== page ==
Whooping cough can cause serious disease, particularly in young infants. In the UK, and other countries around the world, it is recommended that pregnant women receive the whooping cough vaccine in order to protect mothers and infants against whooping cough. Antibodies (protective proteins) are transferred across the placenta from the mother to the infant and protect the infant in the first months of life, before the infant is protected by infant whooping cough vaccination. There are concerns that high levels of maternal antibody in the infant at birth may prevent the infant from producing such a good response to their own vaccines.
There is a type of blood cell in the circulation called “T Follicular Helper” cells (or TFH cells for short.) These cells are thought to be important for how well the body produces the protective antibody proteins in response to vaccination. It is important to understand if vaccination in pregnancy can affect how well these specialised cells develop in the infant’s blood stream and therefore how well the infant responds to their own vaccines. Other specialised cells that are important to how well the infant responds to infections like whooping cough, such as “T” cells, may also potentially be affected by vaccination in pregnancy.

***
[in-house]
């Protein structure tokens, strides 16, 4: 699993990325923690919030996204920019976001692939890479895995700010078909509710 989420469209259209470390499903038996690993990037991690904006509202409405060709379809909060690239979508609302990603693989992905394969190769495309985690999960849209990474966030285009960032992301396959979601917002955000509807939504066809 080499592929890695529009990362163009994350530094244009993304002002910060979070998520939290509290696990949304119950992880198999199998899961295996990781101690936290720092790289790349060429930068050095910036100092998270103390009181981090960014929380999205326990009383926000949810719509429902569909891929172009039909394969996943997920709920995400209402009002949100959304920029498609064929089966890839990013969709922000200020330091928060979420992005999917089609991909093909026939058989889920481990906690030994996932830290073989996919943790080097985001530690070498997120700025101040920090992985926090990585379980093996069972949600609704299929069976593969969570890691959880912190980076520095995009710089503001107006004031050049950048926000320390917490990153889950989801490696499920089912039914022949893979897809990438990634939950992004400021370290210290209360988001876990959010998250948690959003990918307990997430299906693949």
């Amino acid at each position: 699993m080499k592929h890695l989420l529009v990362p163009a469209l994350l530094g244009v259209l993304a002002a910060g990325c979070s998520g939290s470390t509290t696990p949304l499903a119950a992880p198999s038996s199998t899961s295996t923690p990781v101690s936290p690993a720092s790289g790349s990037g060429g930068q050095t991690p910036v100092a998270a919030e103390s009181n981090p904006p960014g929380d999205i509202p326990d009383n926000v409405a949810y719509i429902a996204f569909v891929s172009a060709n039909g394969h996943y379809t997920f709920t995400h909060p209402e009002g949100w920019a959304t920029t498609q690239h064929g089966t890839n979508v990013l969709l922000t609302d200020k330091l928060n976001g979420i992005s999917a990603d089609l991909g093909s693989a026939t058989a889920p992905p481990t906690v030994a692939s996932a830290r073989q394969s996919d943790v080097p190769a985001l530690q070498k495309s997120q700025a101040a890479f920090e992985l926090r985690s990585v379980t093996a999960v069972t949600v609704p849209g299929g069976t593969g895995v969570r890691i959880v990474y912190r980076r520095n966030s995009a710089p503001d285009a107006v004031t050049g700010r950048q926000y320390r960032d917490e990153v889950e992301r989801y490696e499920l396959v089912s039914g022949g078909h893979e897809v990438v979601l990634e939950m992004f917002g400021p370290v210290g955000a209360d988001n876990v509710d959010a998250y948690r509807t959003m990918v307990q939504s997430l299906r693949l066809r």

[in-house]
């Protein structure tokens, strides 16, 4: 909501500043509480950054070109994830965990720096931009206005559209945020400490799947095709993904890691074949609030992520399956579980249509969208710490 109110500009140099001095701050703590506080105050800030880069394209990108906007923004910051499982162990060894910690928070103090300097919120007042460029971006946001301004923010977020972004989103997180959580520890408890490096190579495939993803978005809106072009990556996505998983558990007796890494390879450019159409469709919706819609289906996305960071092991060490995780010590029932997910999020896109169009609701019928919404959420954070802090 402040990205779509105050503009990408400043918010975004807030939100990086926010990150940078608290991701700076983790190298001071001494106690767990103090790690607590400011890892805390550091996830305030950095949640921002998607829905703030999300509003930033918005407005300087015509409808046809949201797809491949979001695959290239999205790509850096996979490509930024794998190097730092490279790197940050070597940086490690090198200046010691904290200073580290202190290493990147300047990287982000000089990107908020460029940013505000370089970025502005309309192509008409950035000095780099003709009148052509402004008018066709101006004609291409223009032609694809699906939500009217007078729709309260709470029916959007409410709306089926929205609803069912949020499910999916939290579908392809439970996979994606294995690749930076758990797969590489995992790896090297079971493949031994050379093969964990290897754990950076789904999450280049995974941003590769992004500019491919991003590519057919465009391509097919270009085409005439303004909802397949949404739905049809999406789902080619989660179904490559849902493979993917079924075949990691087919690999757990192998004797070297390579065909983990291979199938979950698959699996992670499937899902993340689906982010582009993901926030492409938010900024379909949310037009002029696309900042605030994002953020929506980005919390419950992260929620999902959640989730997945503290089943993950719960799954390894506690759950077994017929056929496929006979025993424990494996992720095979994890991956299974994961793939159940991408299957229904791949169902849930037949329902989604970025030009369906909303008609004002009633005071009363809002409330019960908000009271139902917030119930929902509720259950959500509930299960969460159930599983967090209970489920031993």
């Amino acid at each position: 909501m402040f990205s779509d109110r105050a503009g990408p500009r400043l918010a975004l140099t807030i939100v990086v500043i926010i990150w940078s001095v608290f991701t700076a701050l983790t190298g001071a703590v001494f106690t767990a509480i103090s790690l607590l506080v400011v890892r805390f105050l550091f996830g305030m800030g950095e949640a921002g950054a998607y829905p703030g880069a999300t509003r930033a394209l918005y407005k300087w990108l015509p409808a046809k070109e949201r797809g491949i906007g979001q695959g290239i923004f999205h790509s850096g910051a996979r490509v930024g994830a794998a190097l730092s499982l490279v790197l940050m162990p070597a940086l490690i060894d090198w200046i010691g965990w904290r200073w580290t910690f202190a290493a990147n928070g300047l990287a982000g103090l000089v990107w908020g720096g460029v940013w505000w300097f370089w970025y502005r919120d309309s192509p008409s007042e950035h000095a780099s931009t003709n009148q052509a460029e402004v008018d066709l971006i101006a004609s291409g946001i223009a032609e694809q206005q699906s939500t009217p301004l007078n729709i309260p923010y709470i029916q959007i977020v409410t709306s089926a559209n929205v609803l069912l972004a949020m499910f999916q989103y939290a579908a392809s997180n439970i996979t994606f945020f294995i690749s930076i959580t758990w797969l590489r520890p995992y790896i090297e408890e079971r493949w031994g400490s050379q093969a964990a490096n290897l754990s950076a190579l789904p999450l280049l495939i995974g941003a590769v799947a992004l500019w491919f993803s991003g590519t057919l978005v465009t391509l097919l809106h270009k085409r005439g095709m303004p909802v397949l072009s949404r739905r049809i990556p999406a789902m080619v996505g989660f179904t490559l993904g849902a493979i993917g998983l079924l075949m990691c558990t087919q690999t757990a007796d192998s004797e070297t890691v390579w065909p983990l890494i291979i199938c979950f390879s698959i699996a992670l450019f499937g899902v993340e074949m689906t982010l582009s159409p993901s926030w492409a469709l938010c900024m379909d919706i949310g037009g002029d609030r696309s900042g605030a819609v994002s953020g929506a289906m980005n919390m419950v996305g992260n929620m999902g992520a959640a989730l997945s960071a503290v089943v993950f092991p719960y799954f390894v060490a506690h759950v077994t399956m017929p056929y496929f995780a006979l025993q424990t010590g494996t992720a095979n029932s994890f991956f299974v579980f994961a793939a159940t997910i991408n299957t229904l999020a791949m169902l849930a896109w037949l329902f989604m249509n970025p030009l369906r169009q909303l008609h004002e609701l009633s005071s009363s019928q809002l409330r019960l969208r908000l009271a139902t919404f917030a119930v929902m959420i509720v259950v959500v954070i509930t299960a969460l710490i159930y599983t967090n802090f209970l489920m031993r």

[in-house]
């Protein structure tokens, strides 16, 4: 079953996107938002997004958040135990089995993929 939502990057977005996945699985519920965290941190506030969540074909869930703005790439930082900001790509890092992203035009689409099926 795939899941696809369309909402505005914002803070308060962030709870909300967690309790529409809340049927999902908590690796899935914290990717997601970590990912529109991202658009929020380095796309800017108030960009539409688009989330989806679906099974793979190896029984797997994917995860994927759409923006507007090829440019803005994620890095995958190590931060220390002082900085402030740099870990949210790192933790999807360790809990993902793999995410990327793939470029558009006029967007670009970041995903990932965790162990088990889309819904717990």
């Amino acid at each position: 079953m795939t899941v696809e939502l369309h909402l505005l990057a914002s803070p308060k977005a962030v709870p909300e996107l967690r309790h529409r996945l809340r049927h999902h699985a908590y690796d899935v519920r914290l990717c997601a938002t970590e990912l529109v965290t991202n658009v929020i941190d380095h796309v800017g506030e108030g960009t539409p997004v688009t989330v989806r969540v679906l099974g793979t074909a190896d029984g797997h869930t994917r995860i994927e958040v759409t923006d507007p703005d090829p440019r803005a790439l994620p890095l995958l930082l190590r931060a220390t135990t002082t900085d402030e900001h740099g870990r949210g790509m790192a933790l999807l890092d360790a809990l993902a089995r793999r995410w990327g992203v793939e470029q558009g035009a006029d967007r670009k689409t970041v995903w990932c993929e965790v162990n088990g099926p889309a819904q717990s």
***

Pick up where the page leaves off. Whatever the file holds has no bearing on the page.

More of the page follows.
In this study, we will work with partners in Thailand who are already carrying out studies looking at whooping cough vaccination in pregnancy. We will work with samples that have already been collected, from infants born to vaccinated mothers and infants born to unvaccinated mothers. This will allow us to compare the infant’s cellular response to vaccination in these different groups of infants.
We hope that this study will improve our understanding of infant immunity and inform future vaccination strategies.
Dr Qibo Zhang
Senior Lecturer in Immunology
Institute of Infection and Global Health
University of Liverpool
Southampton, United Kingdom
Dr Elke Leuridan, University of Antwerp, Belgium
Prof. Yong Poovorawan, Chulalongkorn University, Thailand
Project duration: 12 months
Dr Chris Gale from Imperial College London provided new insights about the impact of COVID-19 on the health of neonates in a webinar organised by IMPRINT.